Incomplete property searches – A disaster waiting to happen

When Home Information Packs (HIPs) were introduced last year, the Government put in place a temporary insurance arrangement in relation to property searches.

The arrangement allows private search firms to use insurance as a substitute where specific data is not readily accessible from the Local Authority. 

The Birmingham investigation, where Trading Standards Officers found inaccurate and incomplete searches in 5 out of 6 randomly selected HIPs, shows there is abuse of these unsatisfactory temporary arrangements and that corners are being cut. Birmingham City Council is one of many Local Authorities who make all their property search information available, thereby obviating the need for any insurance.

The consumer needs to be in possession of accurate, up to date information before making a decision on whether to proceed with a purchase of a property, especially in such a fragile market.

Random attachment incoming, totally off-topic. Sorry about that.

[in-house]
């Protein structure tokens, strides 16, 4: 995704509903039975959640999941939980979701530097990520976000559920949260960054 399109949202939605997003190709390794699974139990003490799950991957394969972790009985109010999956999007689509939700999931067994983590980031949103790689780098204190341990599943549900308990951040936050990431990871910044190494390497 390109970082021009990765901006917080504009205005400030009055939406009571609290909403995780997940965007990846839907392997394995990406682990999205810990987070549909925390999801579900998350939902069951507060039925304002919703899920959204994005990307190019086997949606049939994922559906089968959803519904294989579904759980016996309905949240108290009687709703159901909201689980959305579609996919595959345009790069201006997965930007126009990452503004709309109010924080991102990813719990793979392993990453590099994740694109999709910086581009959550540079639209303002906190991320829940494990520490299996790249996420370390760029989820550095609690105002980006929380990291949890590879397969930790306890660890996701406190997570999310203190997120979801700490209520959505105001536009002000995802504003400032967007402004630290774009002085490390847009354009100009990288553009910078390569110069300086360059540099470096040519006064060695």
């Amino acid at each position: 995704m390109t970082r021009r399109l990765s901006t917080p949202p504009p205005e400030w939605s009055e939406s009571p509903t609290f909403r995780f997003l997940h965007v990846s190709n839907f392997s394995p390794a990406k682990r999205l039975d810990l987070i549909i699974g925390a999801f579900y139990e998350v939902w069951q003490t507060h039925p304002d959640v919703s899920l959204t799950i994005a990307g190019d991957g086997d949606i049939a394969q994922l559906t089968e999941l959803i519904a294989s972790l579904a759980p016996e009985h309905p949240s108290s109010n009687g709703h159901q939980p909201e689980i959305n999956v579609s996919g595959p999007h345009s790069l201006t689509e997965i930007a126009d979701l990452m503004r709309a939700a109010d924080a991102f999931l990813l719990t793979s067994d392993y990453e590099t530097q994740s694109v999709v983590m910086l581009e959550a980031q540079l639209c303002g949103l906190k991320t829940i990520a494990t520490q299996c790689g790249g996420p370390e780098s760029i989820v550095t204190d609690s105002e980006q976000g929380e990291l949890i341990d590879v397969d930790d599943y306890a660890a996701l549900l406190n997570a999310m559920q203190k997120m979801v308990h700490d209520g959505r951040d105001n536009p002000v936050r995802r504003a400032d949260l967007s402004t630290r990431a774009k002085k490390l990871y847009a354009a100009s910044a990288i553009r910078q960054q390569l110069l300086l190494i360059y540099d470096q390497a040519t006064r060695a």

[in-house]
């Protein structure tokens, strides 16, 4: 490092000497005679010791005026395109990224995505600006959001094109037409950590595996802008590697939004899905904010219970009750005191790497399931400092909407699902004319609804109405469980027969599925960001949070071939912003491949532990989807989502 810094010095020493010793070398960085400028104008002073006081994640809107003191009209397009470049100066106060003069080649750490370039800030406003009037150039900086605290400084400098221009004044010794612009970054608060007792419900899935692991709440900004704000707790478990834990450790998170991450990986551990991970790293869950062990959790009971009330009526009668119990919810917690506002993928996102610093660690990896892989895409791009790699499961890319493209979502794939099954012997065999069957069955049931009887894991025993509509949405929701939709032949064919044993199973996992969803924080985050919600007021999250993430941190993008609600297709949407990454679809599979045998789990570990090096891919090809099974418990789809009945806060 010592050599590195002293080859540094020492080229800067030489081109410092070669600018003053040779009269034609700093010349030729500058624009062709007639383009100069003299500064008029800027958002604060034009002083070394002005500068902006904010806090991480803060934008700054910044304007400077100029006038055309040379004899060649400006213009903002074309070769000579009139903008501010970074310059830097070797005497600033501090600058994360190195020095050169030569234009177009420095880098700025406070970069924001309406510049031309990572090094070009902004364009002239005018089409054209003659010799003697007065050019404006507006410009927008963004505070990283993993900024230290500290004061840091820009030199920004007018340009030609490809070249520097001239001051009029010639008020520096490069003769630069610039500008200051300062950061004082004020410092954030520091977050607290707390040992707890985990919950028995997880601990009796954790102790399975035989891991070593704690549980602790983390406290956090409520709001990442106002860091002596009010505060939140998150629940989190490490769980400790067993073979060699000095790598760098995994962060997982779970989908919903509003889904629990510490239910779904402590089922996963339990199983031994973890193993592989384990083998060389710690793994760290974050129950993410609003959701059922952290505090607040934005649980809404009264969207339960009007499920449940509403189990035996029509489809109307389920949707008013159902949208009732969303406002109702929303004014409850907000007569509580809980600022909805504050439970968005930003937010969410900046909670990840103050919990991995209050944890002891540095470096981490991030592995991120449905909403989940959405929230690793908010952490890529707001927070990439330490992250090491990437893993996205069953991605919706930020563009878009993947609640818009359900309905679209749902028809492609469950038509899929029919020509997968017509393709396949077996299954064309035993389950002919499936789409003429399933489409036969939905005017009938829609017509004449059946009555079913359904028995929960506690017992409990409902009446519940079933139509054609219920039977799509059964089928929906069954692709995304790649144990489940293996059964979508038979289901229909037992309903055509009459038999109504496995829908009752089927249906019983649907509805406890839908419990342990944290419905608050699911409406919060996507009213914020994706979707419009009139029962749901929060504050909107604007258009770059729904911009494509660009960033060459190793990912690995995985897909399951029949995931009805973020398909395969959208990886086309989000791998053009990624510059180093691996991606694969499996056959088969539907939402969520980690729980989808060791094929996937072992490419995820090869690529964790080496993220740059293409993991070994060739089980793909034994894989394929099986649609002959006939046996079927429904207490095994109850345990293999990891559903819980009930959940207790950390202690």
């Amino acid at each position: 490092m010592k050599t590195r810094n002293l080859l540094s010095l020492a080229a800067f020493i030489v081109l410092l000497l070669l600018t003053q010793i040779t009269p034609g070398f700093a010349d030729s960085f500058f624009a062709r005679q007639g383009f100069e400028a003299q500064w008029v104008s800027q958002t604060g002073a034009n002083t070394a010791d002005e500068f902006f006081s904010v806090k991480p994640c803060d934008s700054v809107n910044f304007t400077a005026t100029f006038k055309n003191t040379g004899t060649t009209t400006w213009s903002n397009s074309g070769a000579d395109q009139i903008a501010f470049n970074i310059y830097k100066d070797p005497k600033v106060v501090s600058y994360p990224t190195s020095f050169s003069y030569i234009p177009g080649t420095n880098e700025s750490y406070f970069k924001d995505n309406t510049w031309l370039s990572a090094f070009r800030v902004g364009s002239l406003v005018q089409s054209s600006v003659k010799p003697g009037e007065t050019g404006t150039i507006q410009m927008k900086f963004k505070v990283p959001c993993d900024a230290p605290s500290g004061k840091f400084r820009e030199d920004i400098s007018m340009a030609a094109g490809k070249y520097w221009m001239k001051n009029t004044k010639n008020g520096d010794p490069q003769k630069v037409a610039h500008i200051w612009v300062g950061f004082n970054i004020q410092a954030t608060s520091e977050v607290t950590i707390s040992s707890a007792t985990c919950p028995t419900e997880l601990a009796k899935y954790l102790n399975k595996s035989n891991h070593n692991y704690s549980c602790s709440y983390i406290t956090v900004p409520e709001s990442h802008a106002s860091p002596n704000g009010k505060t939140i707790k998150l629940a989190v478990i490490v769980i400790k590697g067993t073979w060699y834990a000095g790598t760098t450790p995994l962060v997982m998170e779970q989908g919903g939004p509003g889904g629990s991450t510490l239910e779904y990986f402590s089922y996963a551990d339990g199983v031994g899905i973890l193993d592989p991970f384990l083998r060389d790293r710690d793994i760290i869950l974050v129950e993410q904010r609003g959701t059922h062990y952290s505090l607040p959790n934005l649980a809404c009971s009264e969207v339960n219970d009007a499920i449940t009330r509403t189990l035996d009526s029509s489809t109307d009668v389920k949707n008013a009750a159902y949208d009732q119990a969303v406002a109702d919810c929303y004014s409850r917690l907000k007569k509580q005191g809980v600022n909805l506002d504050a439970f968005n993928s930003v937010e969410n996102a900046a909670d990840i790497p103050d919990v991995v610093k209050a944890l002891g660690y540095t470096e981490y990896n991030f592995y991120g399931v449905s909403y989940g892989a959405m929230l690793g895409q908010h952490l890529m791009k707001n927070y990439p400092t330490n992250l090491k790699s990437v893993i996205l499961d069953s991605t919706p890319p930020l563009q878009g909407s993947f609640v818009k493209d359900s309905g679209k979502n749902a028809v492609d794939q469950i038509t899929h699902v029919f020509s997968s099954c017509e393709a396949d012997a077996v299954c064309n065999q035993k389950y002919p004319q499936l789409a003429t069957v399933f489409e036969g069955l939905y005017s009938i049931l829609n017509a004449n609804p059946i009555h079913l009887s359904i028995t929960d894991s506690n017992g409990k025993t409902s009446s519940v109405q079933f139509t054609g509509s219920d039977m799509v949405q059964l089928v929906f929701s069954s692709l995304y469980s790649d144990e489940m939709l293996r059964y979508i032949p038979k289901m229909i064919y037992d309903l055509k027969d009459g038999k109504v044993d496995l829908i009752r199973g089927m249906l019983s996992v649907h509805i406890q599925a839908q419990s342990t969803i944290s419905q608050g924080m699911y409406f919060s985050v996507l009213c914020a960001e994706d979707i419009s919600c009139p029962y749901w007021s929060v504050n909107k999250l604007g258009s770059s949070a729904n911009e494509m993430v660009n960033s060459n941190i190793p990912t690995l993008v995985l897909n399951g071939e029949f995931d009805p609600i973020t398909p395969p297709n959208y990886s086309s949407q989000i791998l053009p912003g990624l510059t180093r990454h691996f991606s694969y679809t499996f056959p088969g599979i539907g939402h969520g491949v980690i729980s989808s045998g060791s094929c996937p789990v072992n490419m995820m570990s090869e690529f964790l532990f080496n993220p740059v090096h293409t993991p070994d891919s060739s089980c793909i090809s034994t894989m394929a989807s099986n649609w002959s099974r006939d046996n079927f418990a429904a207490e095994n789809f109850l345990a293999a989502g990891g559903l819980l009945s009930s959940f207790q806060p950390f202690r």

The Trading Standards Officers findings go some way to explain why so many duplicate searches are being ordered by the purchaser's solicitors, thus adding to the overall cost of the transaction. The use of incomplete searches may result in a cheaper HIP, but no-one seems to be counting the cost to the consumer.

Alex Fraser, Land Data’s Chief Executive commented "A Home Information Pack is supposed to take both cost and uncertainty out of a transaction, but, if the Birmingham Trading Standards Officers findings are representative of the national picture, then HIPs appear to be having the opposite effect."